Ten Minutes With: Shelley Hendrix ’91
Advocating for Change
Shelley Hendrix ’91 is the national director of grassroots advocacy at Autism Speaks. When her son, Liam, was diagnosed with autism at twenty-seven-months old, Hendrix had limited access to resources and information. In 1999 the political-science major cofounded the nonprofit Unlocking Autism, which provides a support network for families living with autism. With an estimated one in sixty-eight children identified with Autism Spectrum Disorder nationwide, Hendrix advocates for the recognition and tools needed to address this growing concern.
On her work with Unlocking Autism and Autism Speaks:
It has been an honor working with families through Unlocking Autism (UA) and Autism Speaks. Because the divorce rate is higher in our community, leaving many women stranded economically, UA hopes to partner with another organization to provide single mothers with sustainable employment in the autism-awareness field so they can match their passion with a paycheck. As a single mom, I realize how important this is. At Autism Speaks we continue to lead the nation in policy development to improve health care access, housing, jobs, and financial security for individuals on the spectrum.
It has been an honor working with families, helping them move from being scared and confused to strong, capable advocates. —Shelley Hendrix ’91
On her son, Liam:
When Liam was diagnosed with autism, we were told he would likely never speak and would require institutionalization—so we never went back to that doctor. Liam is now a high-school senior and has held a job for close to four years. He is almost an Eagle Scout. He has a 3.2 GPA in regular classes, and he has an active social life and is very personable. He wants to get married and have three children. Just like every other kid his age he wants the American dream—including a blue Mustang with racing stripes—and we are going to work until he achieves it!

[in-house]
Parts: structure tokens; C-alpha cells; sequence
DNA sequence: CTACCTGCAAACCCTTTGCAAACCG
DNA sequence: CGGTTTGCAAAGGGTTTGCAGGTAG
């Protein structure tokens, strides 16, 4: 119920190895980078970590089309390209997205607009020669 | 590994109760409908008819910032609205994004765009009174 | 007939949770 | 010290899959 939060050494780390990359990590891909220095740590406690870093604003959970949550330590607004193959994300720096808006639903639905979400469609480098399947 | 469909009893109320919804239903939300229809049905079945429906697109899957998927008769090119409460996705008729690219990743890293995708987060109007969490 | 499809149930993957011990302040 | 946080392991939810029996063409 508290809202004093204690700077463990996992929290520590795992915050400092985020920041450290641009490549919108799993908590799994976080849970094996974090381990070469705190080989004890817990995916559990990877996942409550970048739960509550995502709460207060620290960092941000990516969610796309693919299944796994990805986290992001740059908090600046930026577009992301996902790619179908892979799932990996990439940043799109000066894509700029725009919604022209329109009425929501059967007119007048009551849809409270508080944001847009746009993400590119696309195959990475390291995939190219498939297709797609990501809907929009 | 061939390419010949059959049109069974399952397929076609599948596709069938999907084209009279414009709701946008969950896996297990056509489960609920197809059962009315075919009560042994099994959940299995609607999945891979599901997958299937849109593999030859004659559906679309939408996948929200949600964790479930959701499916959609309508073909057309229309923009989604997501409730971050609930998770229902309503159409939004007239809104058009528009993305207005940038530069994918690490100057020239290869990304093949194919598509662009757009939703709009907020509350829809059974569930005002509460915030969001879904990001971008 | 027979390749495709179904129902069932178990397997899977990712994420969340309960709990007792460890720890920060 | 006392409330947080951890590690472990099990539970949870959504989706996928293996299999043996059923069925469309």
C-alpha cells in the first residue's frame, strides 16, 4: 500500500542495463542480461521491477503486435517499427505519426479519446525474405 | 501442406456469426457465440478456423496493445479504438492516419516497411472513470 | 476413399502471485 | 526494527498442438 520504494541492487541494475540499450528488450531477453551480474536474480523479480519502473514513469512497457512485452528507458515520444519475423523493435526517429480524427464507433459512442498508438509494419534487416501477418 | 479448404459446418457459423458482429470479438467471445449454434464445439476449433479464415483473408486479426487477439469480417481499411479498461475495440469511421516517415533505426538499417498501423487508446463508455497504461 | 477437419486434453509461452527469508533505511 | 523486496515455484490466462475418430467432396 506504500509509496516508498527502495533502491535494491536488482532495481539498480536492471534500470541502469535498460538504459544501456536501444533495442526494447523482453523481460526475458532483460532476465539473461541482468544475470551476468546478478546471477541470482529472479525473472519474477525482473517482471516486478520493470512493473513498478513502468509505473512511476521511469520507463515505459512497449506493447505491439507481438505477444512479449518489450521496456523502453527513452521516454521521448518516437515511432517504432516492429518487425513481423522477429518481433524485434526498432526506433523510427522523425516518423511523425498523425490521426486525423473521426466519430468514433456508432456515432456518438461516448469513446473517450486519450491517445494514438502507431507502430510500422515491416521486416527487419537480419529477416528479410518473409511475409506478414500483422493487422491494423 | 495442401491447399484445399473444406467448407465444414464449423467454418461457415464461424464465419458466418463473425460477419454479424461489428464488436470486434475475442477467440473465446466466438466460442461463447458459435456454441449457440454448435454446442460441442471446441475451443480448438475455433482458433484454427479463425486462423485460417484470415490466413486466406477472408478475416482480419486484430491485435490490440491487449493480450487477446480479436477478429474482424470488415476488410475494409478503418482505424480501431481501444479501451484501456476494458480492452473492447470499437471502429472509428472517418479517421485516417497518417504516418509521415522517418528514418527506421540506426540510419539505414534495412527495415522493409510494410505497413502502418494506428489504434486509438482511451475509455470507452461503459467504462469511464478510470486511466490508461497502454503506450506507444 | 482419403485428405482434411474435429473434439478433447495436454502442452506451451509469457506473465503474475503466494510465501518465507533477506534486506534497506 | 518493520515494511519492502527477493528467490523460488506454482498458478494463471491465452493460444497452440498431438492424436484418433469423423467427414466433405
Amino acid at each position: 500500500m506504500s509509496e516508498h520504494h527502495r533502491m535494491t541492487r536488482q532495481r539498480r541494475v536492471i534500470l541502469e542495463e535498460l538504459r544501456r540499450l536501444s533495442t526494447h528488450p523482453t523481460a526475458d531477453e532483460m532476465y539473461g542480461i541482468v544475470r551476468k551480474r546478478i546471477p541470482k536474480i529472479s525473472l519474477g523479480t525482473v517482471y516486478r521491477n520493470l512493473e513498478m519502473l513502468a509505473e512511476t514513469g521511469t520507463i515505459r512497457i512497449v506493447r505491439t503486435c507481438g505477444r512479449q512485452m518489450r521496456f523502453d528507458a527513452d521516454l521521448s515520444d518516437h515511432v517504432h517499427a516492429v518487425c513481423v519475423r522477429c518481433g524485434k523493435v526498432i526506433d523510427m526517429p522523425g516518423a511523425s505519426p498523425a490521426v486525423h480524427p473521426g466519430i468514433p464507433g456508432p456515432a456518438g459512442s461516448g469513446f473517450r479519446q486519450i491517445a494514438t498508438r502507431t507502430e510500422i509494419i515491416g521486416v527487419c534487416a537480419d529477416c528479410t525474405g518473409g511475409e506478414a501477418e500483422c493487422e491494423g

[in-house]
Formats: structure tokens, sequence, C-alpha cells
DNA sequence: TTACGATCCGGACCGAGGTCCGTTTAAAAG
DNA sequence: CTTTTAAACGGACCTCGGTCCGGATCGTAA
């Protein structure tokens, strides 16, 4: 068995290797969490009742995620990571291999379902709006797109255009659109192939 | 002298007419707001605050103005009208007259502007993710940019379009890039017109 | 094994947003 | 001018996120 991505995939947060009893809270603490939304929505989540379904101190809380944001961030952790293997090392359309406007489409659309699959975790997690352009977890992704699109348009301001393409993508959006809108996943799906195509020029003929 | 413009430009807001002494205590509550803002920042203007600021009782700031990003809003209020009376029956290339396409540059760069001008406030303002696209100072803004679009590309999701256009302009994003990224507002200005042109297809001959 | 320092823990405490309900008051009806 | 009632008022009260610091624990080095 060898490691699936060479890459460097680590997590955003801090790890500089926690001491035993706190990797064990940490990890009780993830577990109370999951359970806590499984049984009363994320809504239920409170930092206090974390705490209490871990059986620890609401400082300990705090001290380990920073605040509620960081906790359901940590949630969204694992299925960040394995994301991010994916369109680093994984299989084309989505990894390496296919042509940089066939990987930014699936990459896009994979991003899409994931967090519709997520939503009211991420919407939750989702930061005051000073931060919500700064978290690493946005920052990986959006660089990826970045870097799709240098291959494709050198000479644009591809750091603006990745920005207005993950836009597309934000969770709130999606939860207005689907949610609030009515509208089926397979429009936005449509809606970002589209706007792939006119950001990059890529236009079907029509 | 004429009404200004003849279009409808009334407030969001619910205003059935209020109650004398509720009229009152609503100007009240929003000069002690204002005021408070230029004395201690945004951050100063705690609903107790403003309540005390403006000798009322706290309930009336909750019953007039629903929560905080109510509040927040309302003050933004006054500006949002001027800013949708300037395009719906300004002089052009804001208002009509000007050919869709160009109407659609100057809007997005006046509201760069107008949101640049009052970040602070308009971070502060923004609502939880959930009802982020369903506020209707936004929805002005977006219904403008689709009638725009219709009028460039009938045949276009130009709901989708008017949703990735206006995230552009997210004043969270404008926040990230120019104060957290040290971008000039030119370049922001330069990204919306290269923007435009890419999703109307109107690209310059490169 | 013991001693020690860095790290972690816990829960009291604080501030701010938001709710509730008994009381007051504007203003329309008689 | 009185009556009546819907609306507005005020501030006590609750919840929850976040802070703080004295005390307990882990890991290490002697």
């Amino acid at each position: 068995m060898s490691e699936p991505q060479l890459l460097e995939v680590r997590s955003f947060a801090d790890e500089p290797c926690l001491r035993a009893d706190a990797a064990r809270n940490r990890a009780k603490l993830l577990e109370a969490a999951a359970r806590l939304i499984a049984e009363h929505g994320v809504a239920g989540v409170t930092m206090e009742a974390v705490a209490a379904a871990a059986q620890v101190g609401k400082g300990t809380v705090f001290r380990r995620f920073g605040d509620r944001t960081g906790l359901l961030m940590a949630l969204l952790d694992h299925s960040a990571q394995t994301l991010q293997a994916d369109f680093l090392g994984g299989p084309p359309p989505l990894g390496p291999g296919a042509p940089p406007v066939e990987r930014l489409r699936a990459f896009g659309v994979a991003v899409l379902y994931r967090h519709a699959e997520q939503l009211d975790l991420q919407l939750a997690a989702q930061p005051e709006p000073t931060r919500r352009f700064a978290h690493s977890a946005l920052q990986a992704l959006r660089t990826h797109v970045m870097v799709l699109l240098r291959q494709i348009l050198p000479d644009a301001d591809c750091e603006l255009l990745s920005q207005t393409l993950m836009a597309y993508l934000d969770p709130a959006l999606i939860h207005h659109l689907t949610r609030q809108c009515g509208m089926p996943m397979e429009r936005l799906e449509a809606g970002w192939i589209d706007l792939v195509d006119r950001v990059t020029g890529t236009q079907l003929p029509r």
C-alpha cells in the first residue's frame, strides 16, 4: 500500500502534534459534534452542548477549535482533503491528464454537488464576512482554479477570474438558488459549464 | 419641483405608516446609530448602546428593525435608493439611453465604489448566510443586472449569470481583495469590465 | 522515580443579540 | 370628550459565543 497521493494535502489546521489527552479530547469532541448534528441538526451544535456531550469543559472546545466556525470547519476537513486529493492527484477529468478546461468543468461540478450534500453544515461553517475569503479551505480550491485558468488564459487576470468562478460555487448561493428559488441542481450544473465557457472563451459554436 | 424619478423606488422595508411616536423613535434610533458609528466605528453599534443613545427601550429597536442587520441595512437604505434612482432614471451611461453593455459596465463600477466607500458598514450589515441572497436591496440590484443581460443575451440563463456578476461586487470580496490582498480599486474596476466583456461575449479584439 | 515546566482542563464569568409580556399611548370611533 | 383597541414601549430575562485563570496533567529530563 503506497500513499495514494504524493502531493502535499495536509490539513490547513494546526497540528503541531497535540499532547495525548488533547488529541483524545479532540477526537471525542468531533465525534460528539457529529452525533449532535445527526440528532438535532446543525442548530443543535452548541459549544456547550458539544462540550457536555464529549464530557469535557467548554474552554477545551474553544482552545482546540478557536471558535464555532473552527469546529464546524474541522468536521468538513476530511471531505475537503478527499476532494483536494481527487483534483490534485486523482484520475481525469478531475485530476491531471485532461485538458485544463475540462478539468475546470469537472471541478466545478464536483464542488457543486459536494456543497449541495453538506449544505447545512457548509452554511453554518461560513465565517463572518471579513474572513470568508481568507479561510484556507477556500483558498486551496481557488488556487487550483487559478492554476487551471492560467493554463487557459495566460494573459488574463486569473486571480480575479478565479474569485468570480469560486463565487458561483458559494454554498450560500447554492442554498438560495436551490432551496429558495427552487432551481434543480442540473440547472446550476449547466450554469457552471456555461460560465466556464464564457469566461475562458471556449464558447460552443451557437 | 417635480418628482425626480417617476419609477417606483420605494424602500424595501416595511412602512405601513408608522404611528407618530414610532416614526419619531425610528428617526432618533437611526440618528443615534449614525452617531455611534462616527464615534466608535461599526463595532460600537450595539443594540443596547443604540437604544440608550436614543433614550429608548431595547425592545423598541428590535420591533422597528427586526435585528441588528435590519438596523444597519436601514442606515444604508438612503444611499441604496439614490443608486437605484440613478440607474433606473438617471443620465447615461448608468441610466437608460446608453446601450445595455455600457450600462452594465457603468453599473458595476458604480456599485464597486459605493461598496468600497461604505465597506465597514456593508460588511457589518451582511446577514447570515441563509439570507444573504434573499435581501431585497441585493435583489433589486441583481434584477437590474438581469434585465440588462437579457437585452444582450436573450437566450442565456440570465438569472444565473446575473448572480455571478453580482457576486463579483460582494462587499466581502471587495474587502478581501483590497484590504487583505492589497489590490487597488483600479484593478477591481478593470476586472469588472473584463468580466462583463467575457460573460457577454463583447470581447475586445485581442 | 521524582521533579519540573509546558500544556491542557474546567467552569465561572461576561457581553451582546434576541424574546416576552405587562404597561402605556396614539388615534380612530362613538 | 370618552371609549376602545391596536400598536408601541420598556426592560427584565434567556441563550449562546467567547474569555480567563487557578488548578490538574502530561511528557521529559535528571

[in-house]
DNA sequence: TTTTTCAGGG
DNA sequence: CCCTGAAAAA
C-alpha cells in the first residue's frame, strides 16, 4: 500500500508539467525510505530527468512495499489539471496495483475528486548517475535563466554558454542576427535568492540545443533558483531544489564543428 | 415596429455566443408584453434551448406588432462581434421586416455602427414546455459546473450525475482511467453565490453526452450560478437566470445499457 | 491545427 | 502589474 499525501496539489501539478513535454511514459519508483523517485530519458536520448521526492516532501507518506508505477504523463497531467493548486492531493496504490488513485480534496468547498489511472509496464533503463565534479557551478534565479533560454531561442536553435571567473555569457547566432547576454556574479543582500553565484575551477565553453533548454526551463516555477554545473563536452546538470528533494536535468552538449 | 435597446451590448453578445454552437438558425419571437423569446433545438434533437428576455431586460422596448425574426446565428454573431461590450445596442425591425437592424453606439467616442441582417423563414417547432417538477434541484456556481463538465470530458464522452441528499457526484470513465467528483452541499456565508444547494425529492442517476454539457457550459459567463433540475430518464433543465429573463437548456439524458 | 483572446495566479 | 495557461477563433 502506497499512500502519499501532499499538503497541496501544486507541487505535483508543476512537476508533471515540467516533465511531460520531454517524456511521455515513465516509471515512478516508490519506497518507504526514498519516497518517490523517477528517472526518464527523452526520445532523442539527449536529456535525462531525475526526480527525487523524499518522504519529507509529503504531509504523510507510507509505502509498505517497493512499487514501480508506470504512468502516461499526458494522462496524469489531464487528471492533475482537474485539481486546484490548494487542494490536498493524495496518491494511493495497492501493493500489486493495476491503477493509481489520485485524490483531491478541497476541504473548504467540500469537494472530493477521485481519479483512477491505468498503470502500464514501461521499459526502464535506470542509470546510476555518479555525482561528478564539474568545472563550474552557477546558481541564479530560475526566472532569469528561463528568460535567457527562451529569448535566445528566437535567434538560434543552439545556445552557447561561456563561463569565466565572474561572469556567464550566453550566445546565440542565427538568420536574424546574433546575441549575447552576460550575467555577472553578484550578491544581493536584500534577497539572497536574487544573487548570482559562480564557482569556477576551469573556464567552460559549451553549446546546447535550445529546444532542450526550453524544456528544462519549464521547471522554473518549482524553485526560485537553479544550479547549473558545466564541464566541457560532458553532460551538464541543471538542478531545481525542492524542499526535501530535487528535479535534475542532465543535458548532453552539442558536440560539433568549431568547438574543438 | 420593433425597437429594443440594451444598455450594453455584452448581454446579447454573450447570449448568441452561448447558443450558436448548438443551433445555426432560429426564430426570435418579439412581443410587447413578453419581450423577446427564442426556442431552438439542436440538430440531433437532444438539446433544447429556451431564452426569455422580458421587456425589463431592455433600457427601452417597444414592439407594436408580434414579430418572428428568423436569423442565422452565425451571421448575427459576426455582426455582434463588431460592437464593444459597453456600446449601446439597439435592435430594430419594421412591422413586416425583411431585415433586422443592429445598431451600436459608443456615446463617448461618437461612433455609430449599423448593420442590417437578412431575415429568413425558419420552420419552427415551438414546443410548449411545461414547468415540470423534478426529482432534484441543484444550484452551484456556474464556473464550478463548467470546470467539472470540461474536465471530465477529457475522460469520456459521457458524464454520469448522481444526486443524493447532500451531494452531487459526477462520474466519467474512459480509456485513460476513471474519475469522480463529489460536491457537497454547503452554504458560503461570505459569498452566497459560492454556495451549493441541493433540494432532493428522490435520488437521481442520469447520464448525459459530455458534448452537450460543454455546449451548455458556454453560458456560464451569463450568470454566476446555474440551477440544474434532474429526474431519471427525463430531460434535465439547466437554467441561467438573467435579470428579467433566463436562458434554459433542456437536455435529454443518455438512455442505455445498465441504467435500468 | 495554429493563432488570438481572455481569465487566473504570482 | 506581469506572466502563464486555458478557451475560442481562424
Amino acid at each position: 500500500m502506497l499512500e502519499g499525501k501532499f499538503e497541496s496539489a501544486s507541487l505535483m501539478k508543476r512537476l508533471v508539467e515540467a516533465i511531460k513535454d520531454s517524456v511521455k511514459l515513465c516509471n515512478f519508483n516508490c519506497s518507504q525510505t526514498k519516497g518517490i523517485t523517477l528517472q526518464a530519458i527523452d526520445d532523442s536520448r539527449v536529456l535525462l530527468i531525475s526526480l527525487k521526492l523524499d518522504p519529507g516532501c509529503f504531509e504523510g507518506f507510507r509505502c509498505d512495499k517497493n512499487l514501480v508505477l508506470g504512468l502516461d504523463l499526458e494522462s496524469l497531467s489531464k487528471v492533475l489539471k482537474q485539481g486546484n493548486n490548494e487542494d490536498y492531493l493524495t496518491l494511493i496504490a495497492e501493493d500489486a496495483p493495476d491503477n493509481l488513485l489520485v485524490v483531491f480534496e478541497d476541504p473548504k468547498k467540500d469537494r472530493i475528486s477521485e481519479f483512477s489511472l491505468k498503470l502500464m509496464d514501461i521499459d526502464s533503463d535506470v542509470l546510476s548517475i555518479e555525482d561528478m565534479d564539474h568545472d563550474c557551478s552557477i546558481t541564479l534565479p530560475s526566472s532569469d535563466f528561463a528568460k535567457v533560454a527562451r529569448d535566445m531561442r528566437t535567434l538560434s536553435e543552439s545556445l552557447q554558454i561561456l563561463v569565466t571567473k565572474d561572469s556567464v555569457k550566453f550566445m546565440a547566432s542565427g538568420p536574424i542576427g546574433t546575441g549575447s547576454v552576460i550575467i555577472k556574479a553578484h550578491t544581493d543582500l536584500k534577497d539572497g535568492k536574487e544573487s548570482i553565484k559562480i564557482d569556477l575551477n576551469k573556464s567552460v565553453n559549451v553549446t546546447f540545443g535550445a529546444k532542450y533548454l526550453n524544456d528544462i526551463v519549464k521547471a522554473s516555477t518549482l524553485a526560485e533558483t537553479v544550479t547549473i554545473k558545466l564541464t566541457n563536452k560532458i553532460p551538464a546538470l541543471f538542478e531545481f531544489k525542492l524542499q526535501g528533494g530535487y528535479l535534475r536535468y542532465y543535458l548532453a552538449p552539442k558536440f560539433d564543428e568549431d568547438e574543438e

On what’s next:
I am determined to use this next political cycle to finally garner the attention of our lawmakers. On April 2, 2016, World Autism Awareness Day, UA will host a national march in Washington, DC, from the Capitol down Pennsylvania Avenue to the White House. It is our hope that we will be able to turn out a multitude of people on that Saturday night to show the country, the world, and—most important—ourselves, The Power of One.
On Mount Holyoke:
Mount Holyoke helped me grow from a very shy girl into a leader. I received a solid education, but it was the extracurricular activities that provided me with valuable life experience. With leadership opportunities at every turn, I tested my wings in a safe environment. Participating in those roles taught me how to motivate and inspire people into action. Every single one of the experiences I gained at MHC helped prepare me for the career I have today—from counseling other women as a student advisor or a hall president, to planning events in our dorms, to absorbing everything they could teach me about political science, to helping me realize that women can change the world in a very different way than men can.
—Interviewed by Lauren Kodiak
This article appeared in the fall 2015 issue of the Alumnae Quarterly.
November 15, 2015